A classical statue in Green Court
Off the end of the Brown Gallery are a series of smaller, but still quite ornate chambers, including the Spangle Bedroom, named for the sequins that once adorned the huge four-poster bed. Another bedchamber is the Venetian Ambassador's Bedrooom, so-named after a visit by that worthy. In the bedroom is an exhibition of 3 tapestries created by Francois Spierling in about 1600 and a bed made for James II in 1688. Near the entrance to this chamber, displayed in a glass case, is the original early 17th century 'Knole Settee', with its arrangement of hinged drop-ends that inspired the modern sofa. Unlike the ubiquitous sofa, the original Settee was intended for formal occasions, used by the monarch to welcome important guests.

Another hugely impressive chamber - huge in every sense - is the ballroom, decorated with an astonishing frieze depicting monsters, mermaids, and gryphons. The Reynolds Room displays a collection of portraits by Sir Joshua Reynolds, including a famous likeness of Wang-y-Tong, a Chinese page brought to Knole by the 3rd Duke. Wang attended Sevenoaks School, where he was called Warnoton by locals who could not pronounce his Chinese name.

One final chamber worth noting is the King's Bedroom, made for a visit from James I, with solid silver furniture and a four-poster bed topped by plumes of ostrich feathers. The bedclothes glitter with gold and silver thread.

Summing up Knole
Knole seems like a Jacobean time capsule, a place of dim corridors and dark panelling, where history lingers, and it almost comes as a surprise when you emerge at last, blinking in the sunlight. It is arguably Britain's largest house - depending how you calculate these things, with 7 courtyards for the days of the week, 52 staircases for the weeks of the year, and 365 rooms for the days of the year. It truly is one of the great houses of England, a place you could return again and again, and discover something new each time.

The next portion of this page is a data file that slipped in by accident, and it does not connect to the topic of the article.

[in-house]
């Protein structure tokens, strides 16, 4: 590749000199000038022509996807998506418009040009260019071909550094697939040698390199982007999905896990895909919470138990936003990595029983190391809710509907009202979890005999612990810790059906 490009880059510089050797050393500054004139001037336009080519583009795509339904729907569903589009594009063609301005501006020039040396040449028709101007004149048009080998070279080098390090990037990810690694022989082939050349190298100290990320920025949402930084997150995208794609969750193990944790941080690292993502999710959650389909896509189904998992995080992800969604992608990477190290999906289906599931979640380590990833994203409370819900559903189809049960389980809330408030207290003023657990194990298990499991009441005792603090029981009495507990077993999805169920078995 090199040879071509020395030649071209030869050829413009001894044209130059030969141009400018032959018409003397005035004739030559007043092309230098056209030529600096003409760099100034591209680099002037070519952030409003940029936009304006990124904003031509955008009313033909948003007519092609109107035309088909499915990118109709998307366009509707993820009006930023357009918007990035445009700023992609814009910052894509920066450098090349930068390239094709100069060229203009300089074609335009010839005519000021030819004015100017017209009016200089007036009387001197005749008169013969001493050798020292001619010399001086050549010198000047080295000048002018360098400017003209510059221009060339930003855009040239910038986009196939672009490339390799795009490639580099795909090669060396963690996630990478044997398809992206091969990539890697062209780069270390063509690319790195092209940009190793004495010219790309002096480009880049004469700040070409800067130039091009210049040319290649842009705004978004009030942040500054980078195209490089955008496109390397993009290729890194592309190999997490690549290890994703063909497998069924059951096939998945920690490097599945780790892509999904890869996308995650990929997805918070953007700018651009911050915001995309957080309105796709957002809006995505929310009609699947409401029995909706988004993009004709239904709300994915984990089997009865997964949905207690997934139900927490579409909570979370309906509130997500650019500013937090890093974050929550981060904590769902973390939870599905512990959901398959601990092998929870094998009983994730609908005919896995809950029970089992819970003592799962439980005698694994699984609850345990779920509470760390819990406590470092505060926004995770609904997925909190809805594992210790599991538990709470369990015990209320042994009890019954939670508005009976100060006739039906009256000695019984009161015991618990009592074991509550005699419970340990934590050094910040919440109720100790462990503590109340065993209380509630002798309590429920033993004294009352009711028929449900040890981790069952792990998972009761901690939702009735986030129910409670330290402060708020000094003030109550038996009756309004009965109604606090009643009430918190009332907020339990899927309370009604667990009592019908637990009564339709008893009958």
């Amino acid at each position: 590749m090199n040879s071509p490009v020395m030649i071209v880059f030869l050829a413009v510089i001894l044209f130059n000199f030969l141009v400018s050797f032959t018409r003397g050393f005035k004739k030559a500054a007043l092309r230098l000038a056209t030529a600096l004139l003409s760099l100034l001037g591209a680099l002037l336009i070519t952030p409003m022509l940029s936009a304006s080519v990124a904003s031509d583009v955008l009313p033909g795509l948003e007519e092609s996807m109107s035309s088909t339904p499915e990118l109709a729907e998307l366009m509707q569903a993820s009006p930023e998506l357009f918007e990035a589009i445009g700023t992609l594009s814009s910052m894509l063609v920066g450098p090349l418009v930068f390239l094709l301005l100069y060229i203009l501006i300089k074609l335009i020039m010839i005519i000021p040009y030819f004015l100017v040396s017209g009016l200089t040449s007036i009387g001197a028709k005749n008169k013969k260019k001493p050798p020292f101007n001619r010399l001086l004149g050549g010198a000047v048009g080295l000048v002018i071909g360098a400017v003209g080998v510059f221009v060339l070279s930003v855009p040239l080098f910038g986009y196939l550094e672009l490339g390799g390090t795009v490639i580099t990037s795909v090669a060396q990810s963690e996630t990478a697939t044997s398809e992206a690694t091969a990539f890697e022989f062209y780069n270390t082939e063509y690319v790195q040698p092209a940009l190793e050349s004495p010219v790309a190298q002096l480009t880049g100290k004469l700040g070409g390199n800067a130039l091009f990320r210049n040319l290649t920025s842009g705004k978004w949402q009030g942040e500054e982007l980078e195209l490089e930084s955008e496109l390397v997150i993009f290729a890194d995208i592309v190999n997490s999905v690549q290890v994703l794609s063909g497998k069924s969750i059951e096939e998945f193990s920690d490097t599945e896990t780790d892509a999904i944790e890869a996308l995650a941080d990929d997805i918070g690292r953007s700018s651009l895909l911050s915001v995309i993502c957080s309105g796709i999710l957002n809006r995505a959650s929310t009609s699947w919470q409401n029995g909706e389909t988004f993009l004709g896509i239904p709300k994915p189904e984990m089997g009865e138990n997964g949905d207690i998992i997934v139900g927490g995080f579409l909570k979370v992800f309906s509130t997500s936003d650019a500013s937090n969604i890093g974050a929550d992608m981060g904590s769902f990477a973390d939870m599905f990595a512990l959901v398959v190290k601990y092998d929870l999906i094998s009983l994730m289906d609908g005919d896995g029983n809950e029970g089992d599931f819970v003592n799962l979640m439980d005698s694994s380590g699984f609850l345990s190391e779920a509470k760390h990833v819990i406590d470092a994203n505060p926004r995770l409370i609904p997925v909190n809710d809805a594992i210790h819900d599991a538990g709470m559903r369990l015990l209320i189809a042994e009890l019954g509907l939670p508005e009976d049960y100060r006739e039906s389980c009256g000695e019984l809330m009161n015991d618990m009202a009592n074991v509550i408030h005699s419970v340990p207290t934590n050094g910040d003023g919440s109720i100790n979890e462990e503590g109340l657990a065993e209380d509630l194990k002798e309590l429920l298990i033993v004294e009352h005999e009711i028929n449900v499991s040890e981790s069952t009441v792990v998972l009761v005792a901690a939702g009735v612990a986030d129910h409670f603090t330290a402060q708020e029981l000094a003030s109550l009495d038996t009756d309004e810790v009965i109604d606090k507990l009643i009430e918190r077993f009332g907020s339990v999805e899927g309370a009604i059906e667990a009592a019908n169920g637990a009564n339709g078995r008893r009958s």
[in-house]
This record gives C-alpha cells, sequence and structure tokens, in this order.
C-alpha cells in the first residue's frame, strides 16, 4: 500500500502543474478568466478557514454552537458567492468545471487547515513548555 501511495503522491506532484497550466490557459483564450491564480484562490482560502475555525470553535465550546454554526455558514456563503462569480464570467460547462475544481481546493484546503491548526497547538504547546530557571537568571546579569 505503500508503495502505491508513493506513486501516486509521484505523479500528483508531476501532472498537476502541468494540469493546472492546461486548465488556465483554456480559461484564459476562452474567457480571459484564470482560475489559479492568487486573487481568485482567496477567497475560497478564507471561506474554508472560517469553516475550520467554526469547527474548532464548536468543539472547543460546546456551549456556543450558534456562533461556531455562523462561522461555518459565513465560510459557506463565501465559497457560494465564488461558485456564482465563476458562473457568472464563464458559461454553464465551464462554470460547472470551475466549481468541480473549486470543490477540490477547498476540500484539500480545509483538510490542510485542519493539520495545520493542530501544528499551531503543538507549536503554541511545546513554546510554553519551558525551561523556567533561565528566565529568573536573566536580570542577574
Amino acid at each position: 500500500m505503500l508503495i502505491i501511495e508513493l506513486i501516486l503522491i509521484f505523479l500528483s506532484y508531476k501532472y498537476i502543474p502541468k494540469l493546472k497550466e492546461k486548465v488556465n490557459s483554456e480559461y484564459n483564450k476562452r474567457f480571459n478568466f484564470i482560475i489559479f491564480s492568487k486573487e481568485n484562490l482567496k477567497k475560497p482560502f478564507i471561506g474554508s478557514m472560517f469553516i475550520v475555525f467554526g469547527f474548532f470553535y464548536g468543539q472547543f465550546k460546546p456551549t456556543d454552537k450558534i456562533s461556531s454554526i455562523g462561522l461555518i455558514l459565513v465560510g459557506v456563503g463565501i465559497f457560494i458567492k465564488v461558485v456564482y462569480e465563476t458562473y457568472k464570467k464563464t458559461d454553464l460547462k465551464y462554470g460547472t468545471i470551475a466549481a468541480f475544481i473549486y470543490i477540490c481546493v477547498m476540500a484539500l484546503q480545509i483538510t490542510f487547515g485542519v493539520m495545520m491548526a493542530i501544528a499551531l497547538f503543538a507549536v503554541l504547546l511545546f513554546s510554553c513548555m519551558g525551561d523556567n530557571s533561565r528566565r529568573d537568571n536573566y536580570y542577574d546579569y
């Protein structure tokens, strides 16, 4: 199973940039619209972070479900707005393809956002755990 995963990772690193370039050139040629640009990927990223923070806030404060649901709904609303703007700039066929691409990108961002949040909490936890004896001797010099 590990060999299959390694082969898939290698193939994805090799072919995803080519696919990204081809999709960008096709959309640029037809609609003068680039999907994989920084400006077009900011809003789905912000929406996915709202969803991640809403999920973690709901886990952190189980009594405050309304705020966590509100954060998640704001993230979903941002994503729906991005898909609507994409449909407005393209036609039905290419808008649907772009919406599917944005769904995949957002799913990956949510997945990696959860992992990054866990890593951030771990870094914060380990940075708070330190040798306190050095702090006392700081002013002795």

Garett Ross
Perhaps you've been to Hampton Court Palace. Imagine a slightly smaller version, taken from the suburbs and planted in the "last (Kentish) medieval deer park". That's Knole. Similar brick, similar shape. The main house is reached through two courtyards surrounded by high walls. Like Hampton Court, it was built by a churchman - the Archbishop of Canterbury, and gifted [cough, cough, excuse me] to Henry VIII. He must have liked this style.

As for the interior, a later Sackville owner certainly liked oak panelling. With the exception of the hall and stairs, the latter of which shows a spiritual journey on the wallpaper, most rooms are covered with dark oak, and depictions of Green Men. Keep an eye out for the Sackville crest (the most recent owners), which involves a big cat with very long teeth.

Knole is notable for its portraits. It has three long galleries filled with fine portraits, regularly cleaned and examined at the National Portrait Gallery. One gallery is dedicated to cartoons - life sized drawings and paintings that, generally, tell stories. These were admired almost in the same way we now watch tv. Off this is the King's Room, which is shining, glittery, and gilded everywhere. One more curiosity to mention: in the room with the billiard table you'll find a two or three foot pedestal with a large and decorated globular top. It's an Early Modern space heater made for the Pope. The hollow space inside the globe would be filled with hot coals, warms the whole room, and would probably cook anything that came into contact with it.

When you finish with the house, take a walk around the deer park. It's well worth it. In some places the landscape is more what you would expect in the Lake District than Kent, a beautifully rugged yet lush landscape.